Charge air cooling, or intercooling the intake air on a turbocharged vehicle is essential to achieving maximum performance. Project Sidewinder uses two intercooling systems to meet the demands of both street and racing operation. On the Bonneville Salt Flats, an air-to-water system was used, but on the street a more conventional air-to-air system does the job.
When it comes to turbocharging, or supercharging for that matter, compressing the intake air to high boost levels raises the temperature of the intake air. On the Land Speed Record attempts at Bonneville, our Project Sidewinder utilized a unique air-to-water charge air cooling system laid out by Bob Robe and Sheldon Tackett. The high-performance Holset® HY55 variable geometry turbocharger used on the Sidewinder for this endeavor heats the intake air to approximately 480-500° F. while compressing it to over 50 PSI boost. Such high intake temperatures greatly reduce the charge density and maximum power potential of the engine unless intercooling is used to bring the temperature back to manageable levels of 100-120° F. Cooling the intake air that much is a challenge. It takes serious heat exchangers and an adequate cooling medium to get the job done. The only practical way to do it is with air-to-water intercoolers using very cold water. And even then, the water flow rate through the intercoolers must be substantial.
With all of the above taken into consideration, Banks® engineered a recirculating water system to intercool the compressed intake air for the Sidewinder's Bonneville runs. The system uses twin Cummins® marine air-to-water intercoolers fed by dual Stewart-E.M.P.® high-capacity electric water pumps. The combined water flow rate is an incredible 120 gallons per minute. The ice water, taken from a custom 40-gallon tank designed by Gale Banks EngineeringTM and assembled by Glenn Lirhus, is located at the rear of the pickup bed. Internal vertical baffles divide the tank into four compartments with alternating bottom and top crossovers to the next compartment. Dual pickups, drawing from the bottom of the fourth compartment, route ice water to the pumps, which are mounted directly to the side of the tank. A horizontal, expanded metal baffle inside the tank prevents any ice chunks from being sucked into the pumps. The water starts out at 33-35° F. and is fed through dual 1-3/4-inch supply lines to the intercoolers. The water, which exits the intercoolers an average of 6° F. warmer than it entered, is returned through 2-inch lines to the tank where it is then forced to flow through the four chambers in the tank to mix with cooler tank water before being picked up and pumped to the intercoolers again. Of course, during a run the average temperature of the tank water rises. The tank water was recooled to 33-35° before the start of each run. The 300 pounds of water weight at the rear of the Sidewinder also helped rear wheel traction on the salt.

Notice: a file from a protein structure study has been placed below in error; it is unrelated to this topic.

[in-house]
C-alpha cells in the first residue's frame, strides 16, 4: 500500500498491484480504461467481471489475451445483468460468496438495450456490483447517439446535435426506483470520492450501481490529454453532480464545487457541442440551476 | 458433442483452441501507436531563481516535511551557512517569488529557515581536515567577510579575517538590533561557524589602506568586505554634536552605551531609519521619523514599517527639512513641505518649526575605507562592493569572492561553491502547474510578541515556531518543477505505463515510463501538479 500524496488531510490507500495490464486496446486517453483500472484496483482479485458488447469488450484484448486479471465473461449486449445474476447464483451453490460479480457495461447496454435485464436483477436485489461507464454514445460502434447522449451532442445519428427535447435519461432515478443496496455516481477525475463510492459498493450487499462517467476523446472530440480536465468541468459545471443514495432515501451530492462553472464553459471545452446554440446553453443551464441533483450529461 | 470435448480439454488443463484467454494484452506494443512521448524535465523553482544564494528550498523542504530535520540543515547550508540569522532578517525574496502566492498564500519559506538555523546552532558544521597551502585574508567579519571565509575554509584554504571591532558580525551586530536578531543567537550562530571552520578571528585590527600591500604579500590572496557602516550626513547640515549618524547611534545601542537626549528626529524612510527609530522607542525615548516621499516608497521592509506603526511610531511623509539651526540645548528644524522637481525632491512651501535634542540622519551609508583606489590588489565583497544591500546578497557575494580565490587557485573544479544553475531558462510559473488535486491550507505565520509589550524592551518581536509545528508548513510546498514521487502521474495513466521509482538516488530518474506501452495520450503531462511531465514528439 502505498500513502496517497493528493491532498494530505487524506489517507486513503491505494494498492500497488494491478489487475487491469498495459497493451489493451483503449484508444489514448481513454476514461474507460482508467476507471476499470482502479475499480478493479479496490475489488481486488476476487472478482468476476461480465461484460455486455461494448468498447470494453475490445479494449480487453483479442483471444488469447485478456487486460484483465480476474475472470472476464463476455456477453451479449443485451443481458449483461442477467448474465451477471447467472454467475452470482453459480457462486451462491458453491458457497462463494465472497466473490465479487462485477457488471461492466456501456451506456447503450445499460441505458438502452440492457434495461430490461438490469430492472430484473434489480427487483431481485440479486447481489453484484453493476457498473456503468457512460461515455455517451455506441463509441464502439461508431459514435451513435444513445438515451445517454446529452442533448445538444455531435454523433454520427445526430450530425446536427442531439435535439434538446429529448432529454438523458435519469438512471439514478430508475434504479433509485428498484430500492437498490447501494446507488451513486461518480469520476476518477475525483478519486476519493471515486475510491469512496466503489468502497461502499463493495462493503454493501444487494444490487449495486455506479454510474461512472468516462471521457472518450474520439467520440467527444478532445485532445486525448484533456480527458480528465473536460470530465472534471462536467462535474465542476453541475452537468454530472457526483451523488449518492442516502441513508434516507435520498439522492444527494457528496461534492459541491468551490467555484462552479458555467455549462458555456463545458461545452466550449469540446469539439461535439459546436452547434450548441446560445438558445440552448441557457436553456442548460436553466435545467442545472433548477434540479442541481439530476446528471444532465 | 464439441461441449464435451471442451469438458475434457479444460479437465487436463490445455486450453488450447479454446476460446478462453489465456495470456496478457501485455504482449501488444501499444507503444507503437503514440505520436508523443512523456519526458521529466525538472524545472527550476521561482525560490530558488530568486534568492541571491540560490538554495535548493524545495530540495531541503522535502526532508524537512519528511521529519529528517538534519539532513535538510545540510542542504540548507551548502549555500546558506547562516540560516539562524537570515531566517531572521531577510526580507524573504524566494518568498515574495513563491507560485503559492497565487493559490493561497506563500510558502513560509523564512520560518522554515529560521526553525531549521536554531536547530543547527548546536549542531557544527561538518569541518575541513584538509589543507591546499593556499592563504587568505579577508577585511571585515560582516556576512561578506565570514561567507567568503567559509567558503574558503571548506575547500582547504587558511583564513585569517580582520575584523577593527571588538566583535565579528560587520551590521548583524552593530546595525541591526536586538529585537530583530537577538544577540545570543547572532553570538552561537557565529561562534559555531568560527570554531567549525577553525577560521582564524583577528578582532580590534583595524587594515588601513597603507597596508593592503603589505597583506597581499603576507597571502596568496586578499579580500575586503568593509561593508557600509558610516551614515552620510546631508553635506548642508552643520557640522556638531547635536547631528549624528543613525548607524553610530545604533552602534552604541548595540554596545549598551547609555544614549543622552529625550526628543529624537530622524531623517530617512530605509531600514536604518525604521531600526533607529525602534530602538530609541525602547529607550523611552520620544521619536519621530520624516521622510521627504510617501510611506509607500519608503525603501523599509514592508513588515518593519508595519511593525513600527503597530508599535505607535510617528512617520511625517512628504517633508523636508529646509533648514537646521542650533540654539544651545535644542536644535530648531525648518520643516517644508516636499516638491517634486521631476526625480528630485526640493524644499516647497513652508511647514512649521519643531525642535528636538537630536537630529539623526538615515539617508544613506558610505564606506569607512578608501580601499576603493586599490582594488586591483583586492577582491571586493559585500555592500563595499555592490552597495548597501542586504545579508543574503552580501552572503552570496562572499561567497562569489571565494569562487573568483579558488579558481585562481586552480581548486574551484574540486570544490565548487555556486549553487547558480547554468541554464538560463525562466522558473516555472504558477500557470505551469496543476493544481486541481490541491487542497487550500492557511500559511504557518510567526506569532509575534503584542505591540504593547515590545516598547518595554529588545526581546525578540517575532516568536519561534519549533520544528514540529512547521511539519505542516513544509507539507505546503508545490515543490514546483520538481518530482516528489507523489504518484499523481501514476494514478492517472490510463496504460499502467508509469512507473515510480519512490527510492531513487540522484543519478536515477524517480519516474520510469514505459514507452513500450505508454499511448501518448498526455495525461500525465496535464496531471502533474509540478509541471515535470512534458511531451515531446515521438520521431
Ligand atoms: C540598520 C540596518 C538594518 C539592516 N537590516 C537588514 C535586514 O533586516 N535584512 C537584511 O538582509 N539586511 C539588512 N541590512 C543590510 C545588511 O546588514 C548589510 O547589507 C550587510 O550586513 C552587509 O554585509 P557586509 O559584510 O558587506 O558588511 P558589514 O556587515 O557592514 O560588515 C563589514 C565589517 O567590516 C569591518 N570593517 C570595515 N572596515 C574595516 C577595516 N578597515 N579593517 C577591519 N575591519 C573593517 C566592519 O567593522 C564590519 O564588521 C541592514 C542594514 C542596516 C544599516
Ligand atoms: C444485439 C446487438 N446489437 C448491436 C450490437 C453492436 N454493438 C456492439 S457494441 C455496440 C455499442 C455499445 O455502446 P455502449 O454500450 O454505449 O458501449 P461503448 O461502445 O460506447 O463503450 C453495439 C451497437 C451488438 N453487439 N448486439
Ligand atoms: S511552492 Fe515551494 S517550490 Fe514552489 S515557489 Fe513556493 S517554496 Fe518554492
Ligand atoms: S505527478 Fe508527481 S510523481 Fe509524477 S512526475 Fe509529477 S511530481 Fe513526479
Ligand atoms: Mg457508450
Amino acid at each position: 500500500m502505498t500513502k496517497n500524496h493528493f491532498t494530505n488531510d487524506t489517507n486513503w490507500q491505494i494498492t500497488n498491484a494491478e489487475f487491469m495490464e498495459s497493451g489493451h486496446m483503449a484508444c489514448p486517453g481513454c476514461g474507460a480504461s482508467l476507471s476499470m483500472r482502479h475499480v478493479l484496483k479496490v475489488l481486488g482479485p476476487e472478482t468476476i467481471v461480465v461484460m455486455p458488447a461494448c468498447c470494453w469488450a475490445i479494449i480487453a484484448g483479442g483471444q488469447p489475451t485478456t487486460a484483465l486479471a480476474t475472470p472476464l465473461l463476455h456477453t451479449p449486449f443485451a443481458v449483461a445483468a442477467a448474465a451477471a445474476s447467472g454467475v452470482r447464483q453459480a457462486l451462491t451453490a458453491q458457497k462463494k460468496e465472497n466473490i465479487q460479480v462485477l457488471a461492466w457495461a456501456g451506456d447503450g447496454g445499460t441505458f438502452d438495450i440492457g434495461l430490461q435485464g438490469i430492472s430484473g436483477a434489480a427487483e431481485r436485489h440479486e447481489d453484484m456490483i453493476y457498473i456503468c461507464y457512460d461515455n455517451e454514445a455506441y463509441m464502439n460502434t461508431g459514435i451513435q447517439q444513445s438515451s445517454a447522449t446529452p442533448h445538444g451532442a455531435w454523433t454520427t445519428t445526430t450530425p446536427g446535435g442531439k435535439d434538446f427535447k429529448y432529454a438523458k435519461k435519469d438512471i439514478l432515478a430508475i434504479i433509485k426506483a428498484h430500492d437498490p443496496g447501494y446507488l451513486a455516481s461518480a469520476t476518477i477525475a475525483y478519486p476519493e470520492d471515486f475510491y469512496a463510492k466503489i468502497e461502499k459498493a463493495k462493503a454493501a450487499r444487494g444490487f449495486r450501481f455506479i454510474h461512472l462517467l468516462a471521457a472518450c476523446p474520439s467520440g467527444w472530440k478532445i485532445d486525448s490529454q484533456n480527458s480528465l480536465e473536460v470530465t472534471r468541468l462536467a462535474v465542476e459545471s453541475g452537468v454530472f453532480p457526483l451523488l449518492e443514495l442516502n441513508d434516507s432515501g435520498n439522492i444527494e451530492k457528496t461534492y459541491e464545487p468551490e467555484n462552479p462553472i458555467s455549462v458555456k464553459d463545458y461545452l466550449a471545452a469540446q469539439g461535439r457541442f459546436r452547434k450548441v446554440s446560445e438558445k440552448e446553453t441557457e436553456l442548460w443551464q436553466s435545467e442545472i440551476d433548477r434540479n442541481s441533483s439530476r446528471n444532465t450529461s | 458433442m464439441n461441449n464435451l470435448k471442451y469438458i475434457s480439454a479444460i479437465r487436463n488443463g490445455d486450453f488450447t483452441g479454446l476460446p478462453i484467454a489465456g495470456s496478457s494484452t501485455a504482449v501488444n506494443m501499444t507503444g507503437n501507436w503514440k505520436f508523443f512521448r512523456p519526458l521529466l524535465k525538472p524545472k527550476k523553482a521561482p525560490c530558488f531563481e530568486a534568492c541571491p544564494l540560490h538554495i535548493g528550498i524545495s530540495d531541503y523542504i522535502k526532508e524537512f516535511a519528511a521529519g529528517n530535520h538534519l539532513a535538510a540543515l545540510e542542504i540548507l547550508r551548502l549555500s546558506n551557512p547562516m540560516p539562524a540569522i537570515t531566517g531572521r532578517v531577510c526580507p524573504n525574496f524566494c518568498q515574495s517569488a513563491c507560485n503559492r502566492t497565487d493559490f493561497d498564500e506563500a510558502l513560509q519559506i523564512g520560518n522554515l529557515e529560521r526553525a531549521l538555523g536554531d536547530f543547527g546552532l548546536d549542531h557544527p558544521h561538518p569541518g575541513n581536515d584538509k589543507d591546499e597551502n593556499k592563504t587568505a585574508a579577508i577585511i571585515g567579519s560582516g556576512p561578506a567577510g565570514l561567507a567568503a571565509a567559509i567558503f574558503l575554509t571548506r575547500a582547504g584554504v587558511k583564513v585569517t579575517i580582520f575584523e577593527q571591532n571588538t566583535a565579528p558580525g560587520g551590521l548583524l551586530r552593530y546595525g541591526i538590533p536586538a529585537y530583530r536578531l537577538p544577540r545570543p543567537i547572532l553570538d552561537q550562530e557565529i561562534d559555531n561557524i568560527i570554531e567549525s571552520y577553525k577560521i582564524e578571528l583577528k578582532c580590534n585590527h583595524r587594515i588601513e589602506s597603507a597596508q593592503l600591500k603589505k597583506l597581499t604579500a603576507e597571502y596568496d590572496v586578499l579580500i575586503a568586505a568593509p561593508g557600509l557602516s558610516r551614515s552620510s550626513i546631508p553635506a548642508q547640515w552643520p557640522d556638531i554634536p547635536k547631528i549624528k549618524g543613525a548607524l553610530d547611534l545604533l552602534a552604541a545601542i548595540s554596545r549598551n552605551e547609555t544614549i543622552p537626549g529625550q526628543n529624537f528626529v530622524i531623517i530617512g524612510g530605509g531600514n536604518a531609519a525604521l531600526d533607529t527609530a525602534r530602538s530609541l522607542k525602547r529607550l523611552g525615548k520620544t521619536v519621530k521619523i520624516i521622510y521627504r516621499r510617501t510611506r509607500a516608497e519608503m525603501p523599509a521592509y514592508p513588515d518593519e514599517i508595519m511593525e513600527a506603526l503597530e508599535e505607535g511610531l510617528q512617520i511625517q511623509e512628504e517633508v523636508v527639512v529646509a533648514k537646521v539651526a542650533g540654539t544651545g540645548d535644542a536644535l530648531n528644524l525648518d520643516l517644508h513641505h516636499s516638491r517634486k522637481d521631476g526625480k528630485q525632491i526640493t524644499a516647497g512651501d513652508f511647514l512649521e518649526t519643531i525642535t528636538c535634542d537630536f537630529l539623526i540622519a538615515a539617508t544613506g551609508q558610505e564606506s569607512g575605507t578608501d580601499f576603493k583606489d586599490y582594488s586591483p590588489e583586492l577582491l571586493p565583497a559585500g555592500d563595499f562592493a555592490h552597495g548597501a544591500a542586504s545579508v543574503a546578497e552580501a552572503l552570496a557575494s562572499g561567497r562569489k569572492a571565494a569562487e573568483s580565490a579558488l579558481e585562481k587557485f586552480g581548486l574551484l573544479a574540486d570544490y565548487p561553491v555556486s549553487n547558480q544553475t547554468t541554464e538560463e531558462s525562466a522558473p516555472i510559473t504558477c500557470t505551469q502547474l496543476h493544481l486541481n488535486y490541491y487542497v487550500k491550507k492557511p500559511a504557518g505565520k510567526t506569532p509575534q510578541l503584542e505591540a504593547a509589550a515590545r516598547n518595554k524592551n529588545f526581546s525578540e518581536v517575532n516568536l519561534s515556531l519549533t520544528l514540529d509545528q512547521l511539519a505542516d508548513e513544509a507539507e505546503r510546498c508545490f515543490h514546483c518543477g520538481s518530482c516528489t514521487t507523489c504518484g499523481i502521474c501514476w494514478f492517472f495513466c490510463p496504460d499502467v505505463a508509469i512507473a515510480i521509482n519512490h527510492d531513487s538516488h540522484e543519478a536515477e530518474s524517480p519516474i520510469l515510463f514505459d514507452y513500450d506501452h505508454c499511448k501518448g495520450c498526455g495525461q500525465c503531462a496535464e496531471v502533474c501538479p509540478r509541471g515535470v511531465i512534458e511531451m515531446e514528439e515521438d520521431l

Intercooling for the street is less challenging. Because the boost pressures are more conservative, the intake air is not heated as much as in the full race setup. And full throttle operation of the vehicle will be for shorter periods of time. Consequently, a Banks Techni-CoolerTM air-to-air intercooler, positioned in front of the radiator, is used. The Techni-Cooler features a 4-inch inlet and outlet. This is adequate to keep the intake air temperatures to less than 150° F. Besides, on the street, utilizing a recirculating water system, such as used at Bonneville, would be both impractical and unnecessary. Using an air-to-air intercooler also allows removal of 300+ pounds from the rear of the truck to improve both handling and acceleration/braking performance. It also allows the removal of the air-to-water intercoolers, electric water pumps, and associated plumbing.
It is, after all is said and done, a sport truck for the street.